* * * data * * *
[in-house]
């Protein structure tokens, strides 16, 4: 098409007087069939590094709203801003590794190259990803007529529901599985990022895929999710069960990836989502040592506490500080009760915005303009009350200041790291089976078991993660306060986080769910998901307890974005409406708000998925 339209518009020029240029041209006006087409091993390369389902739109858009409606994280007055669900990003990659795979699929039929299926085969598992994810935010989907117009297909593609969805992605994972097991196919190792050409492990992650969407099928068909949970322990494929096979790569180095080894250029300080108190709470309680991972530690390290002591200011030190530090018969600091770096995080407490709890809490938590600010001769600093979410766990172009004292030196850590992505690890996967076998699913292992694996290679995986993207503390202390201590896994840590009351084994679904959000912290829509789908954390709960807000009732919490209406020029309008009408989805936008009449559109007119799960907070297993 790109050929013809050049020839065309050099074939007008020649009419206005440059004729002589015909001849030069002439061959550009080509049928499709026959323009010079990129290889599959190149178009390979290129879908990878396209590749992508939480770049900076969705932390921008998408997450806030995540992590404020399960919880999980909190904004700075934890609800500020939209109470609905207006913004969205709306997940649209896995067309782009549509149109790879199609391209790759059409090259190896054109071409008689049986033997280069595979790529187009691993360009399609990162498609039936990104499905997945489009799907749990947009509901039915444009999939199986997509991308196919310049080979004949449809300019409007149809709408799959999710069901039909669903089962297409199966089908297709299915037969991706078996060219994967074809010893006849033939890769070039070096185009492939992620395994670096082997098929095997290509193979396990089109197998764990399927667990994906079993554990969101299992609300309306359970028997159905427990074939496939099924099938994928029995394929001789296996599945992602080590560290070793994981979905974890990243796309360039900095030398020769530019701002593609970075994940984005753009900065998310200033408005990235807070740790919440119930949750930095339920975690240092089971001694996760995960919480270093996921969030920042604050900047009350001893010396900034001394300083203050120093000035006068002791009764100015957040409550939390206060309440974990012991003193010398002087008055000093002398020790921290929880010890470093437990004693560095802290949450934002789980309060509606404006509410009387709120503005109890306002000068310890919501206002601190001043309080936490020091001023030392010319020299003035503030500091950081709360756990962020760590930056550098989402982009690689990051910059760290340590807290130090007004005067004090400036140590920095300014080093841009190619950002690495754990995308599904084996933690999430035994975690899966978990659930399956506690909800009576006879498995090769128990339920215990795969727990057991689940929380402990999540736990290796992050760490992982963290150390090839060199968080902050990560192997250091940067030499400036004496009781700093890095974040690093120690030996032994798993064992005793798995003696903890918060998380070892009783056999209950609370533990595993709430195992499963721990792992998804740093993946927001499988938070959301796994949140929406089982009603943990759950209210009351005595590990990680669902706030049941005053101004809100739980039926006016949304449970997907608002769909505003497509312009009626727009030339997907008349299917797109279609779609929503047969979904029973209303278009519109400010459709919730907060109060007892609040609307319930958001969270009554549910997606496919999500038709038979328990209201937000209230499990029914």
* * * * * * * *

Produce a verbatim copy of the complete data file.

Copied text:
[in-house]
């Protein structure tokens, strides 16, 4: 098409007087069939590094709203801003590794190259990803007529529901599985990022895929999710069960990836989502040592506490500080009760915005303009009350200041790291089976078991993660306060986080769910998901307890974005409406708000998925 339209518009020029240029041209006006087409091993390369389902739109858009409606994280007055669900990003990659795979699929039929299926085969598992994810935010989907117009297909593609969805992605994972097991196919190792050409492990992650969407099928068909949970322990494929096979790569180095080894250029300080108190709470309680991972530690390290002591200011030190530090018969600091770096995080407490709890809490938590600010001769600093979410766990172009004292030196850590992505690890996967076998699913292992694996290679995986993207503390202390201590896994840590009351084994679904959000912290829509789908954390709960807000009732919490209406020029309008009408989805936008009449559109007119799960907070297993 790109050929013809050049020839065309050099074939007008020649009419206005440059004729002589015909001849030069002439061959550009080509049928499709026959323009010079990129290889599959190149178009390979290129879908990878396209590749992508939480770049900076969705932390921008998408997450806030995540992590404020399960919880999980909190904004700075934890609800500020939209109470609905207006913004969205709306997940649209896995067309782009549509149109790879199609391209790759059409090259190896054109071409008689049986033997280069595979790529187009691993360009399609990162498609039936990104499905997945489009799907749990947009509901039915444009999939199986997509991308196919310049080979004949449809300019409007149809709408799959999710069901039909669903089962297409199966089908297709299915037969991706078996060219994967074809010893006849033939890769070039070096185009492939992620395994670096082997098929095997290509193979396990089109197998764990399927667990994906079993554990969101299992609300309306359970028997159905427990074939496939099924099938994928029995394929001789296996599945992602080590560290070793994981979905974890990243796309360039900095030398020769530019701002593609970075994940984005753009900065998310200033408005990235807070740790919440119930949750930095339920975690240092089971001694996760995960919480270093996921969030920042604050900047009350001893010396900034001394300083203050120093000035006068002791009764100015957040409550939390206060309440974990012991003193010398002087008055000093002398020790921290929880010890470093437990004693560095802290949450934002789980309060509606404006509410009387709120503005109890306002000068310890919501206002601190001043309080936490020091001023030392010319020299003035503030500091950081709360756990962020760590930056550098989402982009690689990051910059760290340590807290130090007004005067004090400036140590920095300014080093841009190619950002690495754990995308599904084996933690999430035994975690899966978990659930399956506690909800009576006879498995090769128990339920215990795969727990057991689940929380402990999540736990290796992050760490992982963290150390090839060199968080902050990560192997250091940067030499400036004496009781700093890095974040690093120690030996032994798993064992005793798995003696903890918060998380070892009783056999209950609370533990595993709430195992499963721990792992998804740093993946927001499988938070959301796994949140929406089982009603943990759950209210009351005595590990990680669902706030049941005053101004809100739980039926006016949304449970997907608002769909505003497509312009009626727009030339997907008349299917797109279609779609929503047969979904029973209303278009519109400010459709919730907060109060007892609040609307319930958001969270009554549910997606496919999500038709038979328990209201937000209230499990029914």